The unfortunate symptoms of PD3 are easy to spot: feelings of inadequacy when it comes to the private sector, the irrational belief that senior citizens have no cognitive abilities and, non-dietary aversion to donut holes. A less severe but related condition has been identified as Pelosian Ideation Syndrome (PIS) -- which can manifest itself through both disorientation and lack of balance.
If you feel you may suffer from PD3 stop reading this blog immediately and log onto the Public Citizen website for immediate relief.
A new study, funded by PhRMA and conducted by the Amundson Group, shows (among other interesting things) that in 2005 the average Medicare beneficiary filled 2.5 prescriptions per month -- but in 2006 (and with Part D coverage) that number jumped to 4.0 prescriptions per month. (The study found that the increase was consistent across all ages.)
The study also measured the average out-of-pocket cost for each day's supply of medication. And to those PD3-free readers, the findings should come as no surprise -- a per unit measure shows a 74% reduction in patients' out-of-pocket costs from $1.58 BPD (Before Part D) to 40 cents APD (After Part D).
More access at lower cost. Pretty sweet double play.
As for positive patient outcomes, the study measured the impact of Part D on access to drugs for specific chronic conditions that are highly prevalent in the Medicare population: Alzheimer's disease, high cholesterol, diabetes, hypertension, and osteoporosis -- all conditions that are often undertreated.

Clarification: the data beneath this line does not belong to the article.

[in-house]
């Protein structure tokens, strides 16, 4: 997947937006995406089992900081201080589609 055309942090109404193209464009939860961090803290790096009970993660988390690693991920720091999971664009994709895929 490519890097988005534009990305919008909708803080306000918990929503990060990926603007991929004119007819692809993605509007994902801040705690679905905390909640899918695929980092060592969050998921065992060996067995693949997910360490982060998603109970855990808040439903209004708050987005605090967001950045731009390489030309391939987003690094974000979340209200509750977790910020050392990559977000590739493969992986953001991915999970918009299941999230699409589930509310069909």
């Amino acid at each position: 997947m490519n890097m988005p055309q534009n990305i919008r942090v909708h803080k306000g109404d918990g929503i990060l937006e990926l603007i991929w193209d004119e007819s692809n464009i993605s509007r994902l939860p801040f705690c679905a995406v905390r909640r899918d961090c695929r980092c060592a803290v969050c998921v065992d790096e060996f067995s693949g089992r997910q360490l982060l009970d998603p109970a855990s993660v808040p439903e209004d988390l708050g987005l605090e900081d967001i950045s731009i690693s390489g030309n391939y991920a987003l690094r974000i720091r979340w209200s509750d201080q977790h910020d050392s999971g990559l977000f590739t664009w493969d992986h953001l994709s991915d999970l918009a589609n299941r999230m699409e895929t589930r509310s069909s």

For each of these chronic conditions, the study found that there was a significant increase in the number of prescriptions filled per month -- suggesting that patients with these conditions are getting treatment under Part D that they were not previously receiving.
Note: In rare but advanced cases of PD3, symptoms can also include the belief that chronic disease should not be treated early and aggressively and the inability to differentiate between Santa Claus and the Non-Interference Clause.
If, after reading this blog, you are experiencing feelings of guilt and inadequacy, please consult a specialist -- Dr. Mark McClellan.
To view the complete study, click on the link below: